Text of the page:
Docker user apps

With system-apps in place, user-apps come next. There are a few I know I want in advance that I’m just going to install and get running out of the gate. But we can apply the same “what’s out there” approach to this too.

Skim around, see what fits, google collections of common names to see competing alternatives, etc.

Issue tracking and development via GitLab

I’ve been using GitLab for years. It’s not the first application I’ve used for project management and I doubt it’ll be the last, but it’s the best I’ve found so far.

Importantly, GitLab also does CI/CD, which helps enforce code quality standards and automates a large part of the development lifecycle. I don’t know how we got along before it came along. It should probably be noted that this blog itself is deployed via my GitLab’s CI/CD pipeline.


The only significant concern with GitLab is that it’s fairly resource intensive for a self-hosted environment. Out of the box it requires about 8 GiB of RAM, which tempts some over to gitea/gitea. Though GitLab can be configured to use less resources by limiting the number of worker processes if you’re confident that your concurrent users hover between 0 and 1. puma['worker_processes'] = 2 as per my docker-compose.yml show below:

  image: 'gitlab/gitlab-ce:latest'
  restart: always
  hostname: 'gitlab.home.lan'
    - '10180:80'
    - '10122:22'
    - './config:/etc/gitlab'
    - './logs:/var/log/gitlab'
    - './data:/var/opt/gitlab'
      external_url 'https://gitlab.home.lan'
      nginx['listen_port'] = 80
      nginx['listen_https'] = false
      nginx['http2_enabled'] = false
      nginx['proxy_set_headers'] = {
        "Host" => "$$http_host",
        "X-Real-IP" => "$$remote_addr",
        "X-Forwarded-For" => "$$proxy_add_x_forwarded_for",
        "X-Forwarded-Proto" => "https",
        "X-Forwarded-Ssl" => "on"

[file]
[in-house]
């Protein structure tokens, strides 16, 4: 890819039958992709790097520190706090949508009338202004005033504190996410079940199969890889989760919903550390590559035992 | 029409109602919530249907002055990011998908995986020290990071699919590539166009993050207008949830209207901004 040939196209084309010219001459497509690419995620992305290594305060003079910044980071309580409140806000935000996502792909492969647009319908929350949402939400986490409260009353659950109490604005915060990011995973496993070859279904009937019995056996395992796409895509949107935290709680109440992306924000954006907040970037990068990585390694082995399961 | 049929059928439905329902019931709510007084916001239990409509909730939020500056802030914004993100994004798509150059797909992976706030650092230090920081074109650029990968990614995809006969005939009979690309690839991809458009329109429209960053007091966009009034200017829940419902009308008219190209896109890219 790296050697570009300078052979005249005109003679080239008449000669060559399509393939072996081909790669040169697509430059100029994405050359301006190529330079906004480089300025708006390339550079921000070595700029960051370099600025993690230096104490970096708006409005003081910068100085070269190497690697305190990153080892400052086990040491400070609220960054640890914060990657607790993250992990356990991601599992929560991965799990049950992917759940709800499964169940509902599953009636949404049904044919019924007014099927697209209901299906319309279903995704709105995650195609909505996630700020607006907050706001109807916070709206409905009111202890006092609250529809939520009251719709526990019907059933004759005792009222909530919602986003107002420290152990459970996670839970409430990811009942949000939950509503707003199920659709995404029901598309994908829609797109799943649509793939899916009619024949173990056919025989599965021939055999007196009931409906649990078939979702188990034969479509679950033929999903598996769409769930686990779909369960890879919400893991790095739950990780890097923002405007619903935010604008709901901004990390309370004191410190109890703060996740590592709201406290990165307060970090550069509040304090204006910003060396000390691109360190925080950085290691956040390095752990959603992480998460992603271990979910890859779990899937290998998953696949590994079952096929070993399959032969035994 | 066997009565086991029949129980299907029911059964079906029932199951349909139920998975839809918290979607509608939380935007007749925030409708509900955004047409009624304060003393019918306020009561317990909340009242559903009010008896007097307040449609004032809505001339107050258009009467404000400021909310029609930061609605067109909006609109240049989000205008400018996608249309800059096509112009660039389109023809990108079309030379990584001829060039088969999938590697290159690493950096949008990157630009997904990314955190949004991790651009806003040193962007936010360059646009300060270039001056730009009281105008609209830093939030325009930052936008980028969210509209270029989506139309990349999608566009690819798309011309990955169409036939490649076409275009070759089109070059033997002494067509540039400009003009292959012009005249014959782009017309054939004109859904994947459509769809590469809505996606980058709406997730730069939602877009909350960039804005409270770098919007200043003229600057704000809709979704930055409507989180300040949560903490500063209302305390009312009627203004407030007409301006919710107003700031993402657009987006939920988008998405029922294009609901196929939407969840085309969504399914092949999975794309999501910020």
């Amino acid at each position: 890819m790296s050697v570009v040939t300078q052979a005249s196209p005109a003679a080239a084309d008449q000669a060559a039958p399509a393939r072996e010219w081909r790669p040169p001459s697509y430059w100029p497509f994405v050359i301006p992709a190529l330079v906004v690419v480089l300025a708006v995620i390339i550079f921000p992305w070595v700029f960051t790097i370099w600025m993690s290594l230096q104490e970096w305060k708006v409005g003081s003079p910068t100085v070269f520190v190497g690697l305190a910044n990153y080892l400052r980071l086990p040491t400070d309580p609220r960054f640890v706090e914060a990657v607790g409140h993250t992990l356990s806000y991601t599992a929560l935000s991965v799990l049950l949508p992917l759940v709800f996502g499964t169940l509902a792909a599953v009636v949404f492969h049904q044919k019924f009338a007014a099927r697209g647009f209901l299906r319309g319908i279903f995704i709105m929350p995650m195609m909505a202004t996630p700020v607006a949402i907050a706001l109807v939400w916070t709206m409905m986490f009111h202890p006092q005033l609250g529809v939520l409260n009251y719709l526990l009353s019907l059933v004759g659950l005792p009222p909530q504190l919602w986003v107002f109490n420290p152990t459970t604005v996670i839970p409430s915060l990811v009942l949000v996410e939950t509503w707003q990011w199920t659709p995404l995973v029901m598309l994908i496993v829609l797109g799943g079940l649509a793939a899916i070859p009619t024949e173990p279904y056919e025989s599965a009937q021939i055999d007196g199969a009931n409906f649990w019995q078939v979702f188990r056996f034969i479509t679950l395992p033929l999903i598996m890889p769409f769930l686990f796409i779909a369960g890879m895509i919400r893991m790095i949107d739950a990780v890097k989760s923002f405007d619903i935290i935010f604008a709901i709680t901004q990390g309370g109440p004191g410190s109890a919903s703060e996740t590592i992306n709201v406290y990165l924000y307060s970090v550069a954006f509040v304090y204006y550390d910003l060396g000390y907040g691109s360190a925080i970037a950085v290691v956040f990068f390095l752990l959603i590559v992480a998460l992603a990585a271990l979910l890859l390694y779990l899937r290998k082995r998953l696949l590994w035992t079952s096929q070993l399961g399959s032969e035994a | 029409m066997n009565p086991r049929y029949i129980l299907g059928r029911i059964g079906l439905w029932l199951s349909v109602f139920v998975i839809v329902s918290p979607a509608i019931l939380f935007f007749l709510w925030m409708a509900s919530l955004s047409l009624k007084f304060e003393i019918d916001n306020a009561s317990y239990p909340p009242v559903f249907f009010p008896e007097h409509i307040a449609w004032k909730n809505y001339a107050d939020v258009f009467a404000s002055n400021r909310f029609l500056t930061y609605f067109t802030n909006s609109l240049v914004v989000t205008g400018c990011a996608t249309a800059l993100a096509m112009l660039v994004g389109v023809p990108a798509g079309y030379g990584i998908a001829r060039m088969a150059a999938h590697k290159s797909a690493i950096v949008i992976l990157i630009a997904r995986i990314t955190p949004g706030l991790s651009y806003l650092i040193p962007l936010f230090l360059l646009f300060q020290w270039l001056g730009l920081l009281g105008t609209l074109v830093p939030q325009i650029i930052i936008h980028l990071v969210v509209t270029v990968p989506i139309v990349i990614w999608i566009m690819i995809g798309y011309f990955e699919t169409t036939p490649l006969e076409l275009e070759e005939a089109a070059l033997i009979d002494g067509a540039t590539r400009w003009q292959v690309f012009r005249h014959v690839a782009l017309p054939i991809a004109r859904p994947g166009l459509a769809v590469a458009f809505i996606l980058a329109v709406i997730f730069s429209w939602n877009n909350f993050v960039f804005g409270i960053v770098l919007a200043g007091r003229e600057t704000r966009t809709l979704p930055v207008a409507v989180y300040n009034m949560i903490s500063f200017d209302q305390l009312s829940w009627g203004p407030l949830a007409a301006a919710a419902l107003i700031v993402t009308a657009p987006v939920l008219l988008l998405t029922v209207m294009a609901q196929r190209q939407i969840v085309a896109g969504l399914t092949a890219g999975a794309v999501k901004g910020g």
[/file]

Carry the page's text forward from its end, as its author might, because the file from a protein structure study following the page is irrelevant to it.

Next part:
puma['worker_processes'] = 2

Docker images: gitlab/gitlab-ce, gitlab/gitlab-runner

Dashboard via Heimdall

After more than a handful of services are up and running, it might be worthwhile creating a dashboard for them. You could argue the benefits of browser-native bookmarks and bookmark synchronization add-ons, but I’d rather not deal with the hassle of configuring all browsers. Instead, I’ve set up Heimdall on home.lan as an easy jumping-off point.


Docker image: linuxserver/heimdall

Home media server via Jellyfin

Having a pile of DVDs laying around from the pre-Netflix days, I figured I’d use my newly constructed infrastructure to rip and then expose them internally. There’s bound to be a day where the PS2 in the cupboard beneath the TV dies, and the accessibility Jellyfin provides by way of on-demand access to my media reduces that friction of trudging out the physical media, switching the TV to the PS2, pumping the volume because it comes in at a different base volume than the Chromecast, etc.

Further, a quick search for public domain movies will show a fair amount of additional content you can augment your library with.


Docker image: jellyfin/jellyfin

Password management via Bitwarden

For a long while, I’d been using a password generation application of my own creation, but found the lack of integration with my phone to be a real sticking point. Enter Bitwarden as a fantastic tool to keep track of your passwords, auto-fill login forms, notify you of insecure passwords, etc. I wish I had switched over to this one sooner.

Admittedly, I’m currently making use of bitwardenrs/server instead of bitwarden/… as the deployment process on the former was notably smoother. Stock Bitwarden has documentented their deployment process, but it’s fair to say it’s a little more involved than bitwardenrs. That being said, I would strongly prefer to use the stock implementation and I have a open issue to migrate when I have time.


Docker image: bitwardenrs/server

Static file sharing via Nginx

There are times where I want easy access to a file (e.g. accessing my custom root certificate from my phone). For this and other simple file sharing, nginx is actually sufficient for the moment and is running on static.home.lan. I’d like to investigate filebrowser/filebrowser and nextcloud. The former I have no experience with, the latter I fear may be overkill for my needs. For the time being, Nginx serving static files will do.

I hate to always end on the same point, but there are higher-priority issues to deal with before I go mucking around with alternatives I may or may not end up using.